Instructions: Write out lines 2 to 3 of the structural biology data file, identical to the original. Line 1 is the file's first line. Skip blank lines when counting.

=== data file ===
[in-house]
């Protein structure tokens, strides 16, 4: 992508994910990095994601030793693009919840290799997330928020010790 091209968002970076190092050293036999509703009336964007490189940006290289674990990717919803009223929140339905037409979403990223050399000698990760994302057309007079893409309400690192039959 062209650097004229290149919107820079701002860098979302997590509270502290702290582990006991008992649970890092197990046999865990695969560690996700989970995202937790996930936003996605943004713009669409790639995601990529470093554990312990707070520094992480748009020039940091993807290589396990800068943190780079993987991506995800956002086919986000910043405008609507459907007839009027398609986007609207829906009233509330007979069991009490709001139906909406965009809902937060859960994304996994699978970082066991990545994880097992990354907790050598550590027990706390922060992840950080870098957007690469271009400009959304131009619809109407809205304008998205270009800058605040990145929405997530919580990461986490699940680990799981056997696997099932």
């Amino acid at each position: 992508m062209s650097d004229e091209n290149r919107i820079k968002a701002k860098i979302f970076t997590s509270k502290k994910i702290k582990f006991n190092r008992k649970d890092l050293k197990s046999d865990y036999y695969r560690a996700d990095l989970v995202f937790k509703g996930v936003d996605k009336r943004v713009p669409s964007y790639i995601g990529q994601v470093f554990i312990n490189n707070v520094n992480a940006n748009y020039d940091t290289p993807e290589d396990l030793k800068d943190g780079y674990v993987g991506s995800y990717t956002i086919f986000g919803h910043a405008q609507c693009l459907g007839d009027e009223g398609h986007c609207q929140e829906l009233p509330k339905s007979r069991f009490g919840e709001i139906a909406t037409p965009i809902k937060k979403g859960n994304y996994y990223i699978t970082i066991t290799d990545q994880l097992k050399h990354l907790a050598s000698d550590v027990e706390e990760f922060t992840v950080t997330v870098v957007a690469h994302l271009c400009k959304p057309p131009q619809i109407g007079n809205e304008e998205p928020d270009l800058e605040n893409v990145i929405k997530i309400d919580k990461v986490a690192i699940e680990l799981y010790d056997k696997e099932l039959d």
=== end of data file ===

């Protein structure tokens, strides 16, 4: 992508994910990095994601030793693009919840290799997330928020010790 091209968002970076190092050293036999509703009336964007490189940006290289674990990717919803009223929140339905037409979403990223050399000698990760994302057309007079893409309400690192039959 062209650097004229290149919107820079701002860098979302997590509270502290702290582990006991008992649970890092197990046999865990695969560690996700989970995202937790996930936003996605943004713009669409790639995601990529470093554990312990707070520094992480748009020039940091993807290589396990800068943190780079993987991506995800956002086919986000910043405008609507459907007839009027398609986007609207829906009233509330007979069991009490709001139906909406965009809902937060859960994304996994699978970082066991990545994880097992990354907790050598550590027990706390922060992840950080870098957007690469271009400009959304131009619809109407809205304008998205270009800058605040990145929405997530919580990461986490699940680990799981056997696997099932």
């Amino acid at each position: 992508m062209s650097d004229e091209n290149r919107i820079k968002a701002k860098i979302f970076t997590s509270k502290k994910i702290k582990f006991n190092r008992k649970d890092l050293k197990s046999d865990y036999y695969r560690a996700d990095l989970v995202f937790k509703g996930v936003d996605k009336r943004v713009p669409s964007y790639i995601g990529q994601v470093f554990i312990n490189n707070v520094n992480a940006n748009y020039d940091t290289p993807e290589d396990l030793k800068d943190g780079y674990v993987g991506s995800y990717t956002i086919f986000g919803h910043a405008q609507c693009l459907g007839d009027e009223g398609h986007c609207q929140e829906l009233p509330k339905s007979r069991f009490g919840e709001i139906a909406t037409p965009i809902k937060k979403g859960n994304y996994y990223i699978t970082i066991t290799d990545q994880l097992k050399h990354l907790a050598s000698d550590v027990e706390e990760f922060t992840v950080t997330v870098v957007a690469h994302l271009c400009k959304p057309p131009q619809i109407g007079n809205e304008e998205p928020d270009l800058e605040n893409v990145i929405k997530i309400d919580k990461v986490a690192i699940e680990l799981y010790d056997k696997e099932l039959d």